I hadn’t exercised my imagination in this way for a while, so I decided to give it a go and opened the box afresh. Today I found……a fish.
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Want to Be Heard? Listen…and Hear…

Detail

Detail (Photo credit: Wikipedia)

Do you remember the little plastic animals, usually dogs, that people used to place in the back windows of their cars?  These plastic pooches would nod their heads as the car moved, giving the impression that they were looking around. Sadly, I see this plastic behavior sometimes taking place in meetings I attend. Someone is presenting an idea, a report, training or just carrying on conversation, and some of the people around are making appropriate nods and noises, but their follow-up conversation and engagement belies their inattentiveness.  Even if they ARE listening, they don’t hear what is being said.
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TIPS: 3 Views of Content

The online world is utterly obsessed with content. This takes a number of forms, from articles and blogs to photos, graphics of any kind, videos, podcasts, and any re-mix thereof. It is an attention economy and if you can get your customers and visitors to focus on JUST YOU for a bit, you have achieved something pretty impressive.

However, this is only getting harder to do well. If you have the goal of creating or highlighting something of real value and relevance to your audience (as opposed to distraction or “click-bait”…) you have to be thoughtful, intentional and resourceful while balancing the other needs of your business and life. While the standing approach can still be called “Fail Fast” or “Do It Wrong Quickly“, you still need to cultivate an acute awareness of the real value of what you publish to your audience. There are numerous articles, sites, books and courses about content marketing available. Still, navigating it all as a solopreneur or small business owner can seem like panning for gold, and you just don’t feel like you’ve got the time or resources. You’ve got a business to create and run.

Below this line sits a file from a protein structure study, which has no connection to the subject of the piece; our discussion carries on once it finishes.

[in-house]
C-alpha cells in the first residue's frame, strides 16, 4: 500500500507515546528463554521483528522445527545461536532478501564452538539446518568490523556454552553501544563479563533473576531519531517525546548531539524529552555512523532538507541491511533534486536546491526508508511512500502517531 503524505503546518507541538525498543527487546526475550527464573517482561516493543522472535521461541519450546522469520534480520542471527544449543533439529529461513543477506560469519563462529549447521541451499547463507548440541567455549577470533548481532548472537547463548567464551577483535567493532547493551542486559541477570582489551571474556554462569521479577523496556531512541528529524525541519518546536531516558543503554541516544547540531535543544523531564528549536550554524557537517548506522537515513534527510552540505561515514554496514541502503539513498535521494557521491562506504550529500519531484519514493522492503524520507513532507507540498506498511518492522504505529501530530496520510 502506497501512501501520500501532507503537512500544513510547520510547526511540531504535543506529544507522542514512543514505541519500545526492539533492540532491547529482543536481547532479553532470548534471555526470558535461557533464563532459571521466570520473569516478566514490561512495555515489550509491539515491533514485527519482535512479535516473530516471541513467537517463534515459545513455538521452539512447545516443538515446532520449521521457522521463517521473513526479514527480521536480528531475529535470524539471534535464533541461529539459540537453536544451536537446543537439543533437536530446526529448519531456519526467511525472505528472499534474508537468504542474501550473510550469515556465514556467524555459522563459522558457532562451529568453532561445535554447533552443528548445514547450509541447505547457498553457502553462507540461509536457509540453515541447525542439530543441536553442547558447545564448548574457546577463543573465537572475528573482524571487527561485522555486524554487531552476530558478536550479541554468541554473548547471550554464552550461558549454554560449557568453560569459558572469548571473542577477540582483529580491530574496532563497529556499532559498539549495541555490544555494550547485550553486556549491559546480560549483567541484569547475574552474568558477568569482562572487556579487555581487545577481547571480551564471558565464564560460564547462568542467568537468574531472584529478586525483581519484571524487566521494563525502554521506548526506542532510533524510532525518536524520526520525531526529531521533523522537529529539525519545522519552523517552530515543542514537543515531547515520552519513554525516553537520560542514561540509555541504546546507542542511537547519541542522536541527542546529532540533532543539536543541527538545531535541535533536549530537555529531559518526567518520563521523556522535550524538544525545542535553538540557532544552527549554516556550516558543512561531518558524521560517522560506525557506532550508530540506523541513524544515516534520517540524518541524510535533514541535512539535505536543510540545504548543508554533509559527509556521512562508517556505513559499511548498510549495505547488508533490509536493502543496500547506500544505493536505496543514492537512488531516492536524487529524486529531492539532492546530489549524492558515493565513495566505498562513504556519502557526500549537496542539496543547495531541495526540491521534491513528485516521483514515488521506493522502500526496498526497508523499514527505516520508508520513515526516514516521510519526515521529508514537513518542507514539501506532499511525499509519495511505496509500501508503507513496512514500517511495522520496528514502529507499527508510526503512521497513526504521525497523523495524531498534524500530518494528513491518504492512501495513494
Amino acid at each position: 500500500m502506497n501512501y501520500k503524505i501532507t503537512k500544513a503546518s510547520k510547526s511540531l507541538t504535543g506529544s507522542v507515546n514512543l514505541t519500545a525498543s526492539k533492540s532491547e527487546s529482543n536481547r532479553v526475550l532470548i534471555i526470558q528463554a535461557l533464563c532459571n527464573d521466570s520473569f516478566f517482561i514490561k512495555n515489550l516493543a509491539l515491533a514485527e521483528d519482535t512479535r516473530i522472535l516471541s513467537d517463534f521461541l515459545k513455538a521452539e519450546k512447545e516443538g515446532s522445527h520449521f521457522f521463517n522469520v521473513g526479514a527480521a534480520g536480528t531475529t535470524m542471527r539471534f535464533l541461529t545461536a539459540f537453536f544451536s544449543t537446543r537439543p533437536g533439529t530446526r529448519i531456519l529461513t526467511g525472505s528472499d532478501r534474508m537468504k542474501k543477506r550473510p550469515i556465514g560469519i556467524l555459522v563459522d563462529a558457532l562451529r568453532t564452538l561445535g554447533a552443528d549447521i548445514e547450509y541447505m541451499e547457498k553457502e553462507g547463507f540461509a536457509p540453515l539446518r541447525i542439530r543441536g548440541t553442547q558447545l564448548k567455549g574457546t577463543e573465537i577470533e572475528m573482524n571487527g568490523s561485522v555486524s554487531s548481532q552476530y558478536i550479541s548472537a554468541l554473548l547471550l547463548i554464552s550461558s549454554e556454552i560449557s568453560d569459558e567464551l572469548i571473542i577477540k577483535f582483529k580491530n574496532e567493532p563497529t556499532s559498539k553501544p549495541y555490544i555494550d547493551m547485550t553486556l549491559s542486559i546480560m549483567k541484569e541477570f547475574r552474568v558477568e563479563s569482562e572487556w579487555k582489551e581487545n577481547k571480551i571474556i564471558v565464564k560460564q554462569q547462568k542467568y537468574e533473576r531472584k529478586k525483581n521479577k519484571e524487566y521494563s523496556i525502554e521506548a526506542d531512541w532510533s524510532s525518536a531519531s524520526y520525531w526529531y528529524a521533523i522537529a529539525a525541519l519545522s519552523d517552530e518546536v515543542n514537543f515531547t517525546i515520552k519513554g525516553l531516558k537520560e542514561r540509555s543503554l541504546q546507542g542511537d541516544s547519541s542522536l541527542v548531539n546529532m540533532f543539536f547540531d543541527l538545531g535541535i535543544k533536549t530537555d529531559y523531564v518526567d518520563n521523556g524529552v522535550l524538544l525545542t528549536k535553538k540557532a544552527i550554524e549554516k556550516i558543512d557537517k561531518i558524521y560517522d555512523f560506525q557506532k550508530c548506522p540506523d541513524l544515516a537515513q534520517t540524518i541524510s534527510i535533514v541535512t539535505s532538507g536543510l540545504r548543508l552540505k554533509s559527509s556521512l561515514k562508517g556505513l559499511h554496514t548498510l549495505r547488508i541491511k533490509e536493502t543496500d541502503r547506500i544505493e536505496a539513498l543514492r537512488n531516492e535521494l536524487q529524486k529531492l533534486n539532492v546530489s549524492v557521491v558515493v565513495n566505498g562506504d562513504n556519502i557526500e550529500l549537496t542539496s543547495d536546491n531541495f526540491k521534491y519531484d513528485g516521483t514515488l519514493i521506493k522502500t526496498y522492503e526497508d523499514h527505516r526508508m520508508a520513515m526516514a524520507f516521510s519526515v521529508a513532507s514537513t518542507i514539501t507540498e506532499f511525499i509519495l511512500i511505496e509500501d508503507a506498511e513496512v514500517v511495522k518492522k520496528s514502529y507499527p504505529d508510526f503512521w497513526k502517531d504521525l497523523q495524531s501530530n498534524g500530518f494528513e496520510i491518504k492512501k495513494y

I’ll keep this to the point to save you time: here are three views of content that can help you use the resources you have more effectively. Frame your efforts with these in mind and you will find you come closer to “hitting the mark.”

  • Make it interesting – There’s the stuff you’re interested in and there’s the stuff your audience is interested in. Drive laser focus on the latter, include the former and do your best to leave ‘overt selling’ out of it. Don’t be a pimp. Remember, only roughly 1 out of every 20 pieces published should be considered selling.
  • Make it relevant and usefulJay Baer says to publish stuff your audience would be willing to pay for. The greater the utility and relevance of what you publish, the more valuable you are to your audience, which will bring them back to you frequently….and when you DO sell, they will listen.
  • Be truly “value add – Don’t just shove articles and links onto your stream and let your audience figure it out. Comment….give them a clue or a question or a contrarian point of view. Provide a reason to care and click through.

Do you have any views of content you feel are foundational? Share in the comments and make your case.